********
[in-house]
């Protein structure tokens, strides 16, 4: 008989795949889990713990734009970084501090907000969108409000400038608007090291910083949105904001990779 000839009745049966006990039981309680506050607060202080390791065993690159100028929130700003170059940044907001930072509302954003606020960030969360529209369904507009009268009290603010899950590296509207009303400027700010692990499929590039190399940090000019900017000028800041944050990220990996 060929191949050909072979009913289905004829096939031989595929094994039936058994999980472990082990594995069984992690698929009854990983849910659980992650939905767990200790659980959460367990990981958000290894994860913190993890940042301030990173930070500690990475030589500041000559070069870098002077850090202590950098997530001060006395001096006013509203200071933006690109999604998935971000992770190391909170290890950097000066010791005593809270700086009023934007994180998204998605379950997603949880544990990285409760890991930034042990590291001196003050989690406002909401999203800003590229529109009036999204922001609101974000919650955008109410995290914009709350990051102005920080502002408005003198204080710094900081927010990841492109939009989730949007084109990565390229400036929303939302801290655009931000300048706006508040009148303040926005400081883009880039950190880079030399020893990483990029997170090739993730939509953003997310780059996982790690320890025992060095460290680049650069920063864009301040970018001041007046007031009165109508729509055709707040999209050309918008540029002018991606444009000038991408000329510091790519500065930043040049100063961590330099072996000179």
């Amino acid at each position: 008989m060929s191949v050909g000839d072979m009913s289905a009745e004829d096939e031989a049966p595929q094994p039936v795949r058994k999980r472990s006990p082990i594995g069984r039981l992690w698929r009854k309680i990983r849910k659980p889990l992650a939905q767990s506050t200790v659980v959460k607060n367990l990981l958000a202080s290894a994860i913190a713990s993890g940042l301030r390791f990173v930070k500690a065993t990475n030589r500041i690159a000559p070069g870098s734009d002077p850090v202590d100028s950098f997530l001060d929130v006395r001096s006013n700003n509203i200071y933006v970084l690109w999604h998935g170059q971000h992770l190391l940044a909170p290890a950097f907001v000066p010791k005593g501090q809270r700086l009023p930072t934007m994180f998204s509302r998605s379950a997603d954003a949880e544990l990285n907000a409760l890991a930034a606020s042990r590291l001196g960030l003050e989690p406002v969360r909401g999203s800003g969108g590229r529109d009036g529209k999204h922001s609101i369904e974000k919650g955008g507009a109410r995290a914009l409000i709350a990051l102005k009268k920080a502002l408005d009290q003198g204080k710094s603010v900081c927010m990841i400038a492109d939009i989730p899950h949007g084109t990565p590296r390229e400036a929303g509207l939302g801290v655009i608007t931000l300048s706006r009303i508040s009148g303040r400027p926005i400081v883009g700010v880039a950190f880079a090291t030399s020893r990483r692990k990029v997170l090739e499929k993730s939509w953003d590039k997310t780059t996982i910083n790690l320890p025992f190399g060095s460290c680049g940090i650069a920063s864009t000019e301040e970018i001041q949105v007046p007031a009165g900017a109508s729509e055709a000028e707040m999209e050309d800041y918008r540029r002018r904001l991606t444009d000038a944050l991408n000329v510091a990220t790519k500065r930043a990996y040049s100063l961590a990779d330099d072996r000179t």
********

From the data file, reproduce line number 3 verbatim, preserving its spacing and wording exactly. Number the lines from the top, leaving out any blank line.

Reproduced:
């Amino acid at each position: 008989m060929s191949v050909g000839d072979m009913s289905a009745e004829d096939e031989a049966p595929q094994p039936v795949r058994k999980r472990s006990p082990i594995g069984r039981l992690w698929r009854k309680i990983r849910k659980p889990l992650a939905q767990s506050t200790v659980v959460k607060n367990l990981l958000a202080s290894a994860i913190a713990s993890g940042l301030r390791f990173v930070k500690a065993t990475n030589r500041i690159a000559p070069g870098s734009d002077p850090v202590d100028s950098f997530l001060d929130v006395r001096s006013n700003n509203i200071y933006v970084l690109w999604h998935g170059q971000h992770l190391l940044a909170p290890a950097f907001v000066p010791k005593g501090q809270r700086l009023p930072t934007m994180f998204s509302r998605s379950a997603d954003a949880e544990l990285n907000a409760l890991a930034a606020s042990r590291l001196g960030l003050e989690p406002v969360r909401g999203s800003g969108g590229r529109d009036g529209k999204h922001s609101i369904e974000k919650g955008g507009a109410r995290a914009l409000i709350a990051l102005k009268k920080a502002l408005d009290q003198g204080k710094s603010v900081c927010m990841i400038a492109d939009i989730p899950h949007g084109t990565p590296r390229e400036a929303g509207l939302g801290v655009i608007t931000l300048s706006r009303i508040s009148g303040r400027p926005i400081v883009g700010v880039a950190f880079a090291t030399s020893r990483r692990k990029v997170l090739e499929k993730s939509w953003d590039k997310t780059t996982i910083n790690l320890p025992f190399g060095s460290c680049g940090i650069a920063s864009t000019e301040e970018i001041q949105v007046p007031a009165g900017a109508s729509e055709a000028e707040m999209e050309d800041y918008r540029r002018r904001l991606t444009d000038a944050l991408n000329v510091a990220t790519k500065r930043a990996y040049s100063l961590a990779d330099d072996r000179t």